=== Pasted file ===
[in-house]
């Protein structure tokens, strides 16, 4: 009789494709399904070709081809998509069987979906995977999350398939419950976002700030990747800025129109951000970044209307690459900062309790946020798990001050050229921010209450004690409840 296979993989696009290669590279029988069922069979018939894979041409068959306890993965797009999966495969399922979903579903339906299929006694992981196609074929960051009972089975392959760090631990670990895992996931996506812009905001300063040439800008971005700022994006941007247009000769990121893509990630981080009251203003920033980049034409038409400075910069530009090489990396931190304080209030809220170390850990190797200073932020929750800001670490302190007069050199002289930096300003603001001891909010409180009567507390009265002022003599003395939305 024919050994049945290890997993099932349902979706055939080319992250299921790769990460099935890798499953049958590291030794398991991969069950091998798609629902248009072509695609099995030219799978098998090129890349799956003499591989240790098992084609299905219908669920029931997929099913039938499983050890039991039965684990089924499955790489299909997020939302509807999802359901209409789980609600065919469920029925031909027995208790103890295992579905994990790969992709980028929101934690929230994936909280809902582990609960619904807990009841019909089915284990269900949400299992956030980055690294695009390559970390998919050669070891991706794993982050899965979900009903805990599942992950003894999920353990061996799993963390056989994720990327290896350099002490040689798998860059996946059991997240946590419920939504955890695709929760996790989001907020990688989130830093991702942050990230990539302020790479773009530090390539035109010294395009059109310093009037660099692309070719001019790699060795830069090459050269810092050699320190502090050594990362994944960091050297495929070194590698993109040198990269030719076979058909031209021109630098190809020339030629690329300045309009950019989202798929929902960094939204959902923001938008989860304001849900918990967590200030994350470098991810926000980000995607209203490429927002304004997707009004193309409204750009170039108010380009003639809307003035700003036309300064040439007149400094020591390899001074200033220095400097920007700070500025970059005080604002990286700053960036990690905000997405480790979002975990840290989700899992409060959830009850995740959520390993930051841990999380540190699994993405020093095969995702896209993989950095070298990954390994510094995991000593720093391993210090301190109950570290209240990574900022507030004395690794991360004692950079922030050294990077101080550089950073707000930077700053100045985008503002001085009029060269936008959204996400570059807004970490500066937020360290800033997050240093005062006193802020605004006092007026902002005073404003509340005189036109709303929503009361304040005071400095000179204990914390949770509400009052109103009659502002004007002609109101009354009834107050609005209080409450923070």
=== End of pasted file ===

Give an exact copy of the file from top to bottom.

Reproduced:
[in-house]
């Protein structure tokens, strides 16, 4: 009789494709399904070709081809998509069987979906995977999350398939419950976002700030990747800025129109951000970044209307690459900062309790946020798990001050050229921010209450004690409840 296979993989696009290669590279029988069922069979018939894979041409068959306890993965797009999966495969399922979903579903339906299929006694992981196609074929960051009972089975392959760090631990670990895992996931996506812009905001300063040439800008971005700022994006941007247009000769990121893509990630981080009251203003920033980049034409038409400075910069530009090489990396931190304080209030809220170390850990190797200073932020929750800001670490302190007069050199002289930096300003603001001891909010409180009567507390009265002022003599003395939305 024919050994049945290890997993099932349902979706055939080319992250299921790769990460099935890798499953049958590291030794398991991969069950091998798609629902248009072509695609099995030219799978098998090129890349799956003499591989240790098992084609299905219908669920029931997929099913039938499983050890039991039965684990089924499955790489299909997020939302509807999802359901209409789980609600065919469920029925031909027995208790103890295992579905994990790969992709980028929101934690929230994936909280809902582990609960619904807990009841019909089915284990269900949400299992956030980055690294695009390559970390998919050669070891991706794993982050899965979900009903805990599942992950003894999920353990061996799993963390056989994720990327290896350099002490040689798998860059996946059991997240946590419920939504955890695709929760996790989001907020990688989130830093991702942050990230990539302020790479773009530090390539035109010294395009059109310093009037660099692309070719001019790699060795830069090459050269810092050699320190502090050594990362994944960091050297495929070194590698993109040198990269030719076979058909031209021109630098190809020339030629690329300045309009950019989202798929929902960094939204959902923001938008989860304001849900918990967590200030994350470098991810926000980000995607209203490429927002304004997707009004193309409204750009170039108010380009003639809307003035700003036309300064040439007149400094020591390899001074200033220095400097920007700070500025970059005080604002990286700053960036990690905000997405480790979002975990840290989700899992409060959830009850995740959520390993930051841990999380540190699994993405020093095969995702896209993989950095070298990954390994510094995991000593720093391993210090301190109950570290209240990574900022507030004395690794991360004692950079922030050294990077101080550089950073707000930077700053100045985008503002001085009029060269936008959204996400570059807004970490500066937020360290800033997050240093005062006193802020605004006092007026902002005073404003509340005189036109709303929503009361304040005071400095000179204990914390949770509400009052109103009659502002004007002609109101009354009834107050609005209080409450923070």